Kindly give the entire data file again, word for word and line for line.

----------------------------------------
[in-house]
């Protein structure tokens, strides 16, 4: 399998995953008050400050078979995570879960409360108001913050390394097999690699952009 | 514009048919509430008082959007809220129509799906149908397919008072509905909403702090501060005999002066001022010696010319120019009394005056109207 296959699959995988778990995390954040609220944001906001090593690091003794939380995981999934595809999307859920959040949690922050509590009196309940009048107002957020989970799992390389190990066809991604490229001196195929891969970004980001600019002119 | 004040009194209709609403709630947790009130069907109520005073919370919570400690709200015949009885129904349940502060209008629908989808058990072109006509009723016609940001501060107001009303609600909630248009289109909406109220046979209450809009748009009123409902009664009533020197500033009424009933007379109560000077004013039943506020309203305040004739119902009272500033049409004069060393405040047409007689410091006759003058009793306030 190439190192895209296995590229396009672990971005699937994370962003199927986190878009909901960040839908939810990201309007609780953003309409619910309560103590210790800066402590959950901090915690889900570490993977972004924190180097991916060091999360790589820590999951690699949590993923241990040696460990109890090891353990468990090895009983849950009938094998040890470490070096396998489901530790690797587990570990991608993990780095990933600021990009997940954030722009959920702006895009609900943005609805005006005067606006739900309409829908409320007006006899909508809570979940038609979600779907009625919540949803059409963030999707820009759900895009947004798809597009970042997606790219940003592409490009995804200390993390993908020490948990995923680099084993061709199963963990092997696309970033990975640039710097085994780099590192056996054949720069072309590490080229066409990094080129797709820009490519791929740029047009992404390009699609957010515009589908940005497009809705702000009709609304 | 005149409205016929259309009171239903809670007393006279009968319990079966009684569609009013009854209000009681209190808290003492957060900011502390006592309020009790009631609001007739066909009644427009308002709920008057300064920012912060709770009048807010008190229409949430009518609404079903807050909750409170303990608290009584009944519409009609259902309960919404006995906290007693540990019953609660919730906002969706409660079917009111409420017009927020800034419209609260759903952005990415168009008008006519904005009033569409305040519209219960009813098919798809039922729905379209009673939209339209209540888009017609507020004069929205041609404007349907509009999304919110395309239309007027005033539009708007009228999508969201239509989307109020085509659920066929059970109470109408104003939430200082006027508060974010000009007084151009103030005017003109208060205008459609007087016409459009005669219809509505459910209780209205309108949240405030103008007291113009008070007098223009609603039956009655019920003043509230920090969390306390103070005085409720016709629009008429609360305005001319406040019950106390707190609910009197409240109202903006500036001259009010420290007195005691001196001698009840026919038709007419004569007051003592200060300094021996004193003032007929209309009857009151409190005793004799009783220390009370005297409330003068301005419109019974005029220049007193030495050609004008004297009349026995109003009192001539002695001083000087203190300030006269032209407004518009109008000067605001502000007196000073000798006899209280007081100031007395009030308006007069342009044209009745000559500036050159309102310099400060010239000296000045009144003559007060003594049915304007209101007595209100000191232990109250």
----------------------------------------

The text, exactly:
[in-house]
């Protein structure tokens, strides 16, 4: 399998995953008050400050078979995570879960409360108001913050390394097999690699952009 | 514009048919509430008082959007809220129509799906149908397919008072509905909403702090501060005999002066001022010696010319120019009394005056109207 296959699959995988778990995390954040609220944001906001090593690091003794939380995981999934595809999307859920959040949690922050509590009196309940009048107002957020989970799992390389190990066809991604490229001196195929891969970004980001600019002119 | 004040009194209709609403709630947790009130069907109520005073919370919570400690709200015949009885129904349940502060209008629908989808058990072109006509009723016609940001501060107001009303609600909630248009289109909406109220046979209450809009748009009123409902009664009533020197500033009424009933007379109560000077004013039943506020309203305040004739119902009272500033049409004069060393405040047409007689410091006759003058009793306030 190439190192895209296995590229396009672990971005699937994370962003199927986190878009909901960040839908939810990201309007609780953003309409619910309560103590210790800066402590959950901090915690889900570490993977972004924190180097991916060091999360790589820590999951690699949590993923241990040696460990109890090891353990468990090895009983849950009938094998040890470490070096396998489901530790690797587990570990991608993990780095990933600021990009997940954030722009959920702006895009609900943005609805005006005067606006739900309409829908409320007006006899909508809570979940038609979600779907009625919540949803059409963030999707820009759900895009947004798809597009970042997606790219940003592409490009995804200390993390993908020490948990995923680099084993061709199963963990092997696309970033990975640039710097085994780099590192056996054949720069072309590490080229066409990094080129797709820009490519791929740029047009992404390009699609957010515009589908940005497009809705702000009709609304 | 005149409205016929259309009171239903809670007393006279009968319990079966009684569609009013009854209000009681209190808290003492957060900011502390006592309020009790009631609001007739066909009644427009308002709920008057300064920012912060709770009048807010008190229409949430009518609404079903807050909750409170303990608290009584009944519409009609259902309960919404006995906290007693540990019953609660919730906002969706409660079917009111409420017009927020800034419209609260759903952005990415168009008008006519904005009033569409305040519209219960009813098919798809039922729905379209009673939209339209209540888009017609507020004069929205041609404007349907509009999304919110395309239309007027005033539009708007009228999508969201239509989307109020085509659920066929059970109470109408104003939430200082006027508060974010000009007084151009103030005017003109208060205008459609007087016409459009005669219809509505459910209780209205309108949240405030103008007291113009008070007098223009609603039956009655019920003043509230920090969390306390103070005085409720016709629009008429609360305005001319406040019950106390707190609910009197409240109202903006500036001259009010420290007195005691001196001698009840026919038709007419004569007051003592200060300094021996004193003032007929209309009857009151409190005793004799009783220390009370005297409330003068301005419109019974005029220049007193030495050609004008004297009349026995109003009192001539002695001083000087203190300030006269032209407004518009109008000067605001502000007196000073000798006899209280007081100031007395009030308006007069342009044209009745000559500036050159309102310099400060010239000296000045009144003559007060003594049915304007209101007595209100000191232990109250």